WebReference.com - Part 2 of chapter 5 from Information Architecture for the World Wide Web, 2nd Edition. From O'Reilly (4/5).
Information Architecture for the WWW, 2E. Chapter 5: Organization Systems
Hypertext is a relatively recent and highly nonlinear way of structuring information. A hypertext system involves two primary types of components: the items or chunks of information that will be linked, and the links between those chunks. These components can form hypermedia systems that connect text, data, image, video, and audio chunks. Hypertext chunks can be connected hierarchically, non-hierarchically, or both, as shown in Figure 5-17. In hypertext systems, content chunks are connected via links in a loose web of relationships.
Although this organization structure provides you with great flexibility, it presents substantial potential for complexity and user confusion. Why? Because hypertext links reflect highly personal associations. As users navigate through highly hypertextual web sites, it is easy for them to get lost. It's as if they are thrown into a forest and are bouncing from tree to tree, trying to understand the lay of the land. They simply can't create a mental model of the site organization. Without context, users can quickly become overwhelmed and frustrated. In addition, hypertextual links are often personal in nature. The relationships that one person sees between content items may not be apparent to others.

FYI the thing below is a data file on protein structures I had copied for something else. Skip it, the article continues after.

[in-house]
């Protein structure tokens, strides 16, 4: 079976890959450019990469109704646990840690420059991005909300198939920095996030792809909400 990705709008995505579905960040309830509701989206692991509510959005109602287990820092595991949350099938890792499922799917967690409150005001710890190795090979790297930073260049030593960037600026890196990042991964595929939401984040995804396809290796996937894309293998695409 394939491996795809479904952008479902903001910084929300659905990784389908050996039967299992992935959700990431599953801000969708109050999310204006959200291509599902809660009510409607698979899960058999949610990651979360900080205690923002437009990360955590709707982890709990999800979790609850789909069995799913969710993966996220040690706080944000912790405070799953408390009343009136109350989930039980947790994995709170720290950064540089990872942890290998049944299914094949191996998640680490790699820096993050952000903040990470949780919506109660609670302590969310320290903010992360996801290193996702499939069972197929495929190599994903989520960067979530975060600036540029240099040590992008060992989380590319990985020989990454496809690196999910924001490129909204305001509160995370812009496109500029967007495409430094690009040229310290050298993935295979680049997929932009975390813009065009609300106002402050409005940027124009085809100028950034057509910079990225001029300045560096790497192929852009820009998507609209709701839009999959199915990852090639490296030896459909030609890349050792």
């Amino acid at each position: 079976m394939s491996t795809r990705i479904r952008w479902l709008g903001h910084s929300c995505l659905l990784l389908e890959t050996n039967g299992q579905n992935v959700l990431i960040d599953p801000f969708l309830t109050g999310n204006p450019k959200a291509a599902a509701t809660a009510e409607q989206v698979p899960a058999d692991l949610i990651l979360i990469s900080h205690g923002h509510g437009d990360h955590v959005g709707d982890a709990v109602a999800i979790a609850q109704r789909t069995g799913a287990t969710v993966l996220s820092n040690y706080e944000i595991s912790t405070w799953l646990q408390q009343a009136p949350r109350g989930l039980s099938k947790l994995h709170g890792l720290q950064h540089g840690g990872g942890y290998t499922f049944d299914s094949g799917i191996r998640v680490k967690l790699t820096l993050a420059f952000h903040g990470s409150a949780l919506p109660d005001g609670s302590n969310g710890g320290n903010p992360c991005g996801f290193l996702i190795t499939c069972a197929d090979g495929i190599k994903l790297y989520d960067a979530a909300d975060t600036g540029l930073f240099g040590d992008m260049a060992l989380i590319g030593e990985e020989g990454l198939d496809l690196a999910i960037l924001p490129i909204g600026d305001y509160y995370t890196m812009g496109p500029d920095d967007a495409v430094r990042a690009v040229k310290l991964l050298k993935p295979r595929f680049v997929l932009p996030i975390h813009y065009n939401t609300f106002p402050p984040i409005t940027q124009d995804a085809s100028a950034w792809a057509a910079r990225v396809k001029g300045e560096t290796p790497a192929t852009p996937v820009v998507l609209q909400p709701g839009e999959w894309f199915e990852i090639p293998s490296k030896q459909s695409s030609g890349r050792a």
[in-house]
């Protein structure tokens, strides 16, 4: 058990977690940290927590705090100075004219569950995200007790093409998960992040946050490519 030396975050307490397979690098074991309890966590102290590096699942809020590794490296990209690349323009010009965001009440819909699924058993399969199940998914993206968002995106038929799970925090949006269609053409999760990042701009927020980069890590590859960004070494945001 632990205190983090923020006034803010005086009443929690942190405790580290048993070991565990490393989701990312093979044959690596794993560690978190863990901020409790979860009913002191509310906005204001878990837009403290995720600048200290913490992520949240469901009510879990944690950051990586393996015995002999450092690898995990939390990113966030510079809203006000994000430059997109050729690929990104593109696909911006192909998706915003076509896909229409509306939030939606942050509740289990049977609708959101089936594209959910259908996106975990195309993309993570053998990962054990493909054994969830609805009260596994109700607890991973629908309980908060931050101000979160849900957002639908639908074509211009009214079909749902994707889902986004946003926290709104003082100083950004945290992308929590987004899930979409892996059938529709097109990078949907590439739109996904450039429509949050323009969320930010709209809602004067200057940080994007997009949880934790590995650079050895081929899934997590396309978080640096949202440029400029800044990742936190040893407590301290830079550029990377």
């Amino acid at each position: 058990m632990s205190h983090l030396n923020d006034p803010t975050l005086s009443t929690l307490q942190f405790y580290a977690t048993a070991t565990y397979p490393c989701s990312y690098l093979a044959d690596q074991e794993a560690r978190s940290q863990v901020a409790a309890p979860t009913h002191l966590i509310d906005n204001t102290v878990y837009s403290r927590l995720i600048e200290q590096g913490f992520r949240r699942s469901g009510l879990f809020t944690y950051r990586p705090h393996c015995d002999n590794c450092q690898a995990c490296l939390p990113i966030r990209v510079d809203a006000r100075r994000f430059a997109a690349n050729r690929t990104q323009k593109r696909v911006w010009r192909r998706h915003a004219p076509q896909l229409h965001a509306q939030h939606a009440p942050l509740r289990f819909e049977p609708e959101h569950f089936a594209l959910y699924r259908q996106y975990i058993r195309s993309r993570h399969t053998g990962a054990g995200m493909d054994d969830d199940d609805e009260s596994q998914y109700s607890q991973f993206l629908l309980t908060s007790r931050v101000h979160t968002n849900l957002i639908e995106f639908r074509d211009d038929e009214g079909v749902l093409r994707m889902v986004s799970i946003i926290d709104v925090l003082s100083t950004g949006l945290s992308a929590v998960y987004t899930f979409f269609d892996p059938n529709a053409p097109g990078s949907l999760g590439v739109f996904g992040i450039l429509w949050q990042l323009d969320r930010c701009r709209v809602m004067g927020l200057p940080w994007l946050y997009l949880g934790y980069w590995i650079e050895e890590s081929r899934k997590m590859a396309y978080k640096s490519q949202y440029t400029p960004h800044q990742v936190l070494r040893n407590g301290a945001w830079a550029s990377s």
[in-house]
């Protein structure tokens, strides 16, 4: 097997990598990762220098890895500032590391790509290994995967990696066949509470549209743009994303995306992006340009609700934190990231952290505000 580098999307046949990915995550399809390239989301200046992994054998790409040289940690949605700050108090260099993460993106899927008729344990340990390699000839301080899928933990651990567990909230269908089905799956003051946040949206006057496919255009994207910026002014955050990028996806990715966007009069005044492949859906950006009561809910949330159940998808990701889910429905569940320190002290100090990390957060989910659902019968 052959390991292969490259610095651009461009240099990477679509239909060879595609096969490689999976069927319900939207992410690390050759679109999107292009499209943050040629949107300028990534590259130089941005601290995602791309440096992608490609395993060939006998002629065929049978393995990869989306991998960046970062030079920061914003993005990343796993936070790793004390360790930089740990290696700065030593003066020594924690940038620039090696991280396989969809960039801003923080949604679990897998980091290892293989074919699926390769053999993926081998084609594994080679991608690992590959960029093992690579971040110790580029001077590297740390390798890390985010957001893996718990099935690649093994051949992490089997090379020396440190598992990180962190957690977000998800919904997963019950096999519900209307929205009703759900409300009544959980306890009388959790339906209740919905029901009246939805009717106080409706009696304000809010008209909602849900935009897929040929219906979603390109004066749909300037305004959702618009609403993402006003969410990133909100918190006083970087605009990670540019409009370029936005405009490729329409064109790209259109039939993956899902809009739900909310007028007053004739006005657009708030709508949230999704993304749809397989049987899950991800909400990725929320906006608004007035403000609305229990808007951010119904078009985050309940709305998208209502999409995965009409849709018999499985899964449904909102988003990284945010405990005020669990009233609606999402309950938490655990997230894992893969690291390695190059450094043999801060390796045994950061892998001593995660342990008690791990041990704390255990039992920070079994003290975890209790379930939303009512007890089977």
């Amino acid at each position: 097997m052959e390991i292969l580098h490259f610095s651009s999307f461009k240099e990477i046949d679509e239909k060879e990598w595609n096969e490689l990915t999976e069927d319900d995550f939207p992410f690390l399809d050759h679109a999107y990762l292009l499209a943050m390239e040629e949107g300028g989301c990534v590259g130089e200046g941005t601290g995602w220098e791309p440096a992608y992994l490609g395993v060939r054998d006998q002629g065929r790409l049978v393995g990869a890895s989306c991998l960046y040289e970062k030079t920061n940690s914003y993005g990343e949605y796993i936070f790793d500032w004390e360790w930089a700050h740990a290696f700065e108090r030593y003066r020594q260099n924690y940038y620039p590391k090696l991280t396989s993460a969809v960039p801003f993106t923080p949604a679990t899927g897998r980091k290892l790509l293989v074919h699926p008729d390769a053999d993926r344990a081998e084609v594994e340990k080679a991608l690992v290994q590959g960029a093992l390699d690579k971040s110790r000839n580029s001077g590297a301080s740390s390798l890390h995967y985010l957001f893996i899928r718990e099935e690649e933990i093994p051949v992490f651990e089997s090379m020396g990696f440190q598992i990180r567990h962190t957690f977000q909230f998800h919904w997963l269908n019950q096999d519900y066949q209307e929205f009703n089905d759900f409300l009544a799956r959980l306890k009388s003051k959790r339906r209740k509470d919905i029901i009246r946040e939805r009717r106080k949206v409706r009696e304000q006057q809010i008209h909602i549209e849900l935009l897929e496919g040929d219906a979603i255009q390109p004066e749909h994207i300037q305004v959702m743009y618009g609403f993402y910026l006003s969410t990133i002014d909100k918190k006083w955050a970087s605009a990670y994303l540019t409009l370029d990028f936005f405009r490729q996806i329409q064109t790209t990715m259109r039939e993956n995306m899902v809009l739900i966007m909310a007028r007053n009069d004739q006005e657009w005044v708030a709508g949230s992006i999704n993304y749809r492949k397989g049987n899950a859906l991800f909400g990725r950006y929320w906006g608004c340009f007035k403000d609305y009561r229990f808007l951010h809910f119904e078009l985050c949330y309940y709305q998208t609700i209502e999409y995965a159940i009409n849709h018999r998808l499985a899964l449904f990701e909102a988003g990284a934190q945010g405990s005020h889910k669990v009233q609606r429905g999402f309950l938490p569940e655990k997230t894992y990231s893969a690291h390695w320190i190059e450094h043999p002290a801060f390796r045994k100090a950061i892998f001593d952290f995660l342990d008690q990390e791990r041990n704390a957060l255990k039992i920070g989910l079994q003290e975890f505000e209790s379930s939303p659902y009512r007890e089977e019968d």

For these reasons, hypertext is rarely a good candidate for the primary organization structure. Rather, it can be used to complement structures based upon the hierarchical or database models.
Hypertext allows for useful and creative relationships between items and areas in the hierarchy. It usually makes sense to first design the information hierarchy and then identify ways in which hypertext can complement the hierarchy.
Created: September 30, 2002
Revised: September 30, 2002